Several common components are evident throughout whistleblowing cases, including those at the DOE. The first component is a work environment in which employees are conscious of wrongdoing in the organization, but refuse to report it. The illegal or immoral activity may be perpetrated by management, in which case employees are cowed into silence. Some employees may feel that it is not their responsibility to report the activity, or don't feel that their actions will make a difference. These are all examples of the Bystander Effect.

Secondly, the informer feels that he or she has only two options: silence, or blowing the whistle. Two Australian lawyers identified this phenomenon in an article in the Journal of Business Ethics.[12] It occurs when the organization provides no viable options to resolve the problem internally, or when management is hostile to complaints. In a 1989 study of American whistleblowers, social scientists Glazer and Glazer found that ethical resistors are often successful employees who believed strongly in the ideals of their organization. They feel shocked and betrayed when they find no internal avenues to resolve grievances or are told to ignore the issue.[11]

Finally, the whistleblower's former colleagues and friends retaliate. This is a form groupthink, a term that Irving Janis coined in 1972.[13] The effects of groupthink include collective rationalization of assumptions, belief in the morality of the group, and pressure on dissenters. In response to the stressful situation following the accusation, members of the group draw closer together by rejecting the whistleblower. They defend the innocence of the group instead of working to discover if there is truth in the accusation.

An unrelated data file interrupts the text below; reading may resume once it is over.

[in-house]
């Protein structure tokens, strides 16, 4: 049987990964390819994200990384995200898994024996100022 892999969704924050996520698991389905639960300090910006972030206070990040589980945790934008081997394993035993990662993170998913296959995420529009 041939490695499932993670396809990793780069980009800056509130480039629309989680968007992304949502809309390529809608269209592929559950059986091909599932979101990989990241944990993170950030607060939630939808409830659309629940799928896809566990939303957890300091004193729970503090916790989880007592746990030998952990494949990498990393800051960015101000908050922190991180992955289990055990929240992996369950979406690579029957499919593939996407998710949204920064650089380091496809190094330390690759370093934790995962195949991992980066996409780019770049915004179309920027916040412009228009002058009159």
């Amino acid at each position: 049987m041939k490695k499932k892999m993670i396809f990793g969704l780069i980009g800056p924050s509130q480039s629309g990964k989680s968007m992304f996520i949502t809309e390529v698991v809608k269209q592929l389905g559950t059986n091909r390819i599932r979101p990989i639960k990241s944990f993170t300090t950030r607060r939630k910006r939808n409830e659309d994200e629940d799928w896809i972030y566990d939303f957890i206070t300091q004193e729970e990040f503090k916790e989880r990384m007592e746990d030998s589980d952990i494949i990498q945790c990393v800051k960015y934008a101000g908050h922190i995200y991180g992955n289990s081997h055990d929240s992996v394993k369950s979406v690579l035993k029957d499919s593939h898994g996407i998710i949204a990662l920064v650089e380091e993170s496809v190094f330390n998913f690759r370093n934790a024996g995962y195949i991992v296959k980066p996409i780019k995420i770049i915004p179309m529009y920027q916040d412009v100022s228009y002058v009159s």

In a 2010 study of nurse whistleblowers, one former informant was reported as saying “I keep my mouth shut these days. I’m a different person now… In hindsight I wouldn’t have said anything… it wasn’t worth it really, emotionally”.[14] She reported an inappropriate sexual relationship between a doctor and a patient. Another study of whistleblowing retaliation in 1986 found that 17% of informants lost their homes, 15% divorced after the incident, and 10% attempted suicide.[15]


This analysis suggests an addition to the definition of professionalism. We contend that an important attribute of a professional is the ability to admit one's mistakes. In a whistleblowing case, this means rejecting groupthink, objectively reflecting on the morality of one's past actions, and being able to admit fault. It also means being able to forgive the person who made the accusation. Everyone, even professionals, will occasionally commit errors in judgement. It takes a great deal of courage and self knowledge to admit that error and to not shoot the messenger who publicly accused you of it. It is much harder for individuals to reject groupthink in an organization where management implicitly approves of retaliation, such as DOE. Reforming the Whistleblower Initiatives may encourage individual employees to act as professionals and end hostility towards whistleblowers.


  2. Kelly, Marylia (1998). U.S.A.: Whistle Blower Wins. World Information Service on Energy
  3. a b c d e
  7. a b
  8. a b
  11. a b Glazer, Myron Peretz and Glazer, Penina Migdal. The Whistleblowers: Exposing Corruption in Government and Industry. New York: Basic Books, 1989.
  12. Teo, H., & Caspersz, D. (2011). Dissenting Discourse: Exploring Alternatives to the Whistleblowing/Silence Dichotomy. Journal of Business Ethics, 237-249. Retrieved from Journal of Business Ethics
  13. Janis, I. (1972). Victims of groupthink : a psychological study of foreign-policy decisions and fiascoes. Boston: Houghton Mifflin.
  15. Vinten, G. (1994). Whistleblowing : subversion or corporate citizenship? New York: St Martin's Press.